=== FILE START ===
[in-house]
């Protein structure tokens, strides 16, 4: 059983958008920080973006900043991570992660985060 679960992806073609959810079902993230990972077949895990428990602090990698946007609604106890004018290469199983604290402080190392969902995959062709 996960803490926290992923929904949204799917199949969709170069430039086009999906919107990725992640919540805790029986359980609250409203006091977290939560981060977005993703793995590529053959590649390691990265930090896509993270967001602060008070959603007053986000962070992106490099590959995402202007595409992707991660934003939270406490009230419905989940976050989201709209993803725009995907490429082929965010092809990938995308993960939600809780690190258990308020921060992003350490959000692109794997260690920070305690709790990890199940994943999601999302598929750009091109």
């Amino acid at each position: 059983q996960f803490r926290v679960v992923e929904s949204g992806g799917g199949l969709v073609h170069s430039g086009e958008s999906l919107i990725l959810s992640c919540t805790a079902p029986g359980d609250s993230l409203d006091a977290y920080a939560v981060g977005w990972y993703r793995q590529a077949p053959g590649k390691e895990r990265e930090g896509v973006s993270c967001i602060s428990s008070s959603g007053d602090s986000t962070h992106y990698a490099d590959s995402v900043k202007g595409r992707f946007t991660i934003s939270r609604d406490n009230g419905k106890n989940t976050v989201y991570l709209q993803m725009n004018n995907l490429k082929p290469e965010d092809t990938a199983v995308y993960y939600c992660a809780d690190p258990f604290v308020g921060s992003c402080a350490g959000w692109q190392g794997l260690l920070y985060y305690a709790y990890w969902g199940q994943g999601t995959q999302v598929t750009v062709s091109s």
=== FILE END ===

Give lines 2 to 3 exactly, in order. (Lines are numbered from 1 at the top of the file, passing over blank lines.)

């Protein structure tokens, strides 16, 4: 059983958008920080973006900043991570992660985060 679960992806073609959810079902993230990972077949895990428990602090990698946007609604106890004018290469199983604290402080190392969902995959062709 996960803490926290992923929904949204799917199949969709170069430039086009999906919107990725992640919540805790029986359980609250409203006091977290939560981060977005993703793995590529053959590649390691990265930090896509993270967001602060008070959603007053986000962070992106490099590959995402202007595409992707991660934003939270406490009230419905989940976050989201709209993803725009995907490429082929965010092809990938995308993960939600809780690190258990308020921060992003350490959000692109794997260690920070305690709790990890199940994943999601999302598929750009091109």
């Amino acid at each position: 059983q996960f803490r926290v679960v992923e929904s949204g992806g799917g199949l969709v073609h170069s430039g086009e958008s999906l919107i990725l959810s992640c919540t805790a079902p029986g359980d609250s993230l409203d006091a977290y920080a939560v981060g977005w990972y993703r793995q590529a077949p053959g590649k390691e895990r990265e930090g896509v973006s993270c967001i602060s428990s008070s959603g007053d602090s986000t962070h992106y990698a490099d590959s995402v900043k202007g595409r992707f946007t991660i934003s939270r609604d406490n009230g419905k106890n989940t976050v989201y991570l709209q993803m725009n004018n995907l490429k082929p290469e965010d092809t990938a199983v995308y993960y939600c992660a809780d690190p258990f604290v308020g921060s992003c402080a350490g959000w692109q190392g794997l260690l920070y985060y305690a709790y990890w969902g199940q994943g999601t995959q999302v598929t750009v062709s091109s």